I bet CSA has quite a few PhDs contacting them for representation, esp. now, so they're probably pretty picky. The more teaching experience you have and the more successful you look in your current position, the better your chance. If you're unemployed or an adjunct, it might be rough sailing. IMHO.

Benjamin said...

In many ways its going to be field dependent. I have a good friend who would be an excellent teacher, but Carney turned her down because she is an Art Historian.

While a few schools have an art historian on staff, most do not. Thus the cost of adding art history people to their roster of candidates is not justified by the revenue they bring in - they turn down most, if not all, art historians. For better or worse, CSA a for-profit company. If they think they can place you, they'll take you; if they don't, they won't.

An interesting question (which I cannot answer) is whether having a non-western focus has the same benefit for prep schools as colleges. Many prep schools simply don't offer much non-western history, so CSA may not need many of them on their rolls.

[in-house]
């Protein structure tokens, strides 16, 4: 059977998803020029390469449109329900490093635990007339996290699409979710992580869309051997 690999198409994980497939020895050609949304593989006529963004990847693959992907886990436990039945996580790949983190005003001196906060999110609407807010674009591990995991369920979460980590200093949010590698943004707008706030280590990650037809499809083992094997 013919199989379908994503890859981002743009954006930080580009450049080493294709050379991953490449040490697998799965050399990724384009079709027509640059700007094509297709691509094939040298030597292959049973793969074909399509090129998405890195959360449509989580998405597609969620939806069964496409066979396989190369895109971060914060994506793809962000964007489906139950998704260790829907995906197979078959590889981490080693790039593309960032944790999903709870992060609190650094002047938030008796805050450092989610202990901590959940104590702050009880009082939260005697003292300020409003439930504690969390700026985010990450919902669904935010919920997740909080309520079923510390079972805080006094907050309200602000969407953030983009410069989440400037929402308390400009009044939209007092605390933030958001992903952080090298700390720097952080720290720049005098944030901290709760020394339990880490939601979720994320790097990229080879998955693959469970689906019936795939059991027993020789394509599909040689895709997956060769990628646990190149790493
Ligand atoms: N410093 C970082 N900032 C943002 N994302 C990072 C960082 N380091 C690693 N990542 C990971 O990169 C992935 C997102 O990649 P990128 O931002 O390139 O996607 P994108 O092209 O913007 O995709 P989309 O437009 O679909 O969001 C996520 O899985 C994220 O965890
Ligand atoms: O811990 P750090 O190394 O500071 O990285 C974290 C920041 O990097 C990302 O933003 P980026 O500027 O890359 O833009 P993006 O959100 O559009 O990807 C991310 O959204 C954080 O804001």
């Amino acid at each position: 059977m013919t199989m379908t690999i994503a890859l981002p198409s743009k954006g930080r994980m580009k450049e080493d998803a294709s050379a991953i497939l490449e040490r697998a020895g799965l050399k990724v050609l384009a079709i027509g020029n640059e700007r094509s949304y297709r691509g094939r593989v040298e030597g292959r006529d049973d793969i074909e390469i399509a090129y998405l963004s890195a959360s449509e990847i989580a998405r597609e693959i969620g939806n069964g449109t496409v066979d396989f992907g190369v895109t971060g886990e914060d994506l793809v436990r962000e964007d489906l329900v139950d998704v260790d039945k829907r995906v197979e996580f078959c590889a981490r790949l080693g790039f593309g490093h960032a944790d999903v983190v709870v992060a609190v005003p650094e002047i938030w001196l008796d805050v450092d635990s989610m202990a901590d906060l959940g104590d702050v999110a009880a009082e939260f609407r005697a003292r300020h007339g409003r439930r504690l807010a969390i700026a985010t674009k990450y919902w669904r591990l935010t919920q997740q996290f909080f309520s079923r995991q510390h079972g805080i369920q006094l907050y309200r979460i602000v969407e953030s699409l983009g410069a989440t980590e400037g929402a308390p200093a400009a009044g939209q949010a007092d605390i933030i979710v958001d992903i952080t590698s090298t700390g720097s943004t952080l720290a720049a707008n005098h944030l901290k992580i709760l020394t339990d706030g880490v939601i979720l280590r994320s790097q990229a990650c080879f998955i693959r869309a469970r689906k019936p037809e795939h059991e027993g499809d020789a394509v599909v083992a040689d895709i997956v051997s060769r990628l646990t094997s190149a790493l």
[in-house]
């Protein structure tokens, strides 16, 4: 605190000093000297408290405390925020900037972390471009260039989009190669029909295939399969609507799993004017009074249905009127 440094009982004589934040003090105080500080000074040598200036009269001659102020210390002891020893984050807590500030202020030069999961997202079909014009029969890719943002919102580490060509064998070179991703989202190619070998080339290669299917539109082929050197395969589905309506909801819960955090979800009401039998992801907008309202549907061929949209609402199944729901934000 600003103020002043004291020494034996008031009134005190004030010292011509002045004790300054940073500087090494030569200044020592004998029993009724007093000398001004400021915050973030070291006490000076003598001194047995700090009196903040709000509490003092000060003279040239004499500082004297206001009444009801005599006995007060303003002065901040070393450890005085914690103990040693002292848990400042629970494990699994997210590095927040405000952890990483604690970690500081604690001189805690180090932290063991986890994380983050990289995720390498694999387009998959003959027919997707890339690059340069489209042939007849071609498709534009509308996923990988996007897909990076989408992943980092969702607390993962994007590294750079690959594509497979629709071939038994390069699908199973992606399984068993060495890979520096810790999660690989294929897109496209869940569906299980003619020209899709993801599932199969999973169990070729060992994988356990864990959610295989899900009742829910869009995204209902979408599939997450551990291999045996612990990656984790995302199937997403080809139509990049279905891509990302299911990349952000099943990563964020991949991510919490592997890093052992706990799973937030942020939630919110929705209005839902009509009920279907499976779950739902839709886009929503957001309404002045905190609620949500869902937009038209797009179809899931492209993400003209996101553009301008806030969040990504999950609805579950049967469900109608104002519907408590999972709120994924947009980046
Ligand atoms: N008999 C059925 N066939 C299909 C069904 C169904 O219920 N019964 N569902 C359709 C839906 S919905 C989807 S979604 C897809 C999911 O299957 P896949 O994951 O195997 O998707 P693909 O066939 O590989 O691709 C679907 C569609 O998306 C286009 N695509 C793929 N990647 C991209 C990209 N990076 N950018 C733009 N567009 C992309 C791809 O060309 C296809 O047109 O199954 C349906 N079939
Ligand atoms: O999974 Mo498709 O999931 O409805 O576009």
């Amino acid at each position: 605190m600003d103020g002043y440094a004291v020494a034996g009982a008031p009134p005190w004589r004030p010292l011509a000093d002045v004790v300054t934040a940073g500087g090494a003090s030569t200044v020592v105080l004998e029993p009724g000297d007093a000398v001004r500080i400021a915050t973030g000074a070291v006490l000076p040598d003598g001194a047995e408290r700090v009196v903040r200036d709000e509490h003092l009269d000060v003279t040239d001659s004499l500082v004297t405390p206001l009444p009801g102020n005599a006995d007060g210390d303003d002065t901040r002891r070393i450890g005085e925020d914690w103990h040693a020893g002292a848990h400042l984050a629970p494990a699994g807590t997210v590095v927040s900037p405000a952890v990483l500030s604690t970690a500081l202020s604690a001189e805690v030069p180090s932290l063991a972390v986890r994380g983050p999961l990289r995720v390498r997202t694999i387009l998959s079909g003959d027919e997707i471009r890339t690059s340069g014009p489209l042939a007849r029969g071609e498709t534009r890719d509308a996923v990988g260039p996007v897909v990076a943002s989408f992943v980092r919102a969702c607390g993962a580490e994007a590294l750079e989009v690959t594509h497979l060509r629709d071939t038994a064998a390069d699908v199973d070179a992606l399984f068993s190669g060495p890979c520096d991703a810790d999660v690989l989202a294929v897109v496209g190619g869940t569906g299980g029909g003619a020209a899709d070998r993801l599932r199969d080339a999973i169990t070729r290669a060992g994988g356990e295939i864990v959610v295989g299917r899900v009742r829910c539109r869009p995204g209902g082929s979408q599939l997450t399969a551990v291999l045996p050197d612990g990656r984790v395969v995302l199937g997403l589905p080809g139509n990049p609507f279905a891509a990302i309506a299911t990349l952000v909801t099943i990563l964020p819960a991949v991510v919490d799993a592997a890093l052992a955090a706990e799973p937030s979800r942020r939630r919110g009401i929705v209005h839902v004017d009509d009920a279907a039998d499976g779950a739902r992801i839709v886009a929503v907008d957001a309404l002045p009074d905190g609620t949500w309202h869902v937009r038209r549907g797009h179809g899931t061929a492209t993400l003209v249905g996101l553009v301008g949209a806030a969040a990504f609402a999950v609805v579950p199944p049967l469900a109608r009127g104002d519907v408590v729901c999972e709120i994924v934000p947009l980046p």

Of course if you do East Asia, you're probably not looking for a prep school job!

h evans said...

i am finishing a phd in the humanities and i have been working with carney, sandoe this year. the hard part has been trying to secure letters (since i have to be very hush hush), but working with them has been incredibly easy so far. i have been a candidate for one month, have received 14 referrals in desirable places, have been told i am a strong candidate (no anti-phd sentiments), and have had my say in what types of jobs i want. i don't know what i will happen, but right now it seems like a viable option and is quite refreshing compared to the academic jobs run around.

Anonymous said...

CSA is one of the most dishonest, no morals, lying companies of its kind. They will lie right to your face about openings, and then create a story why they would not even let you interview for certain jobs. I have used them in the past, but never will again. No integrity with this company. Use someone, anyone, else to find a job.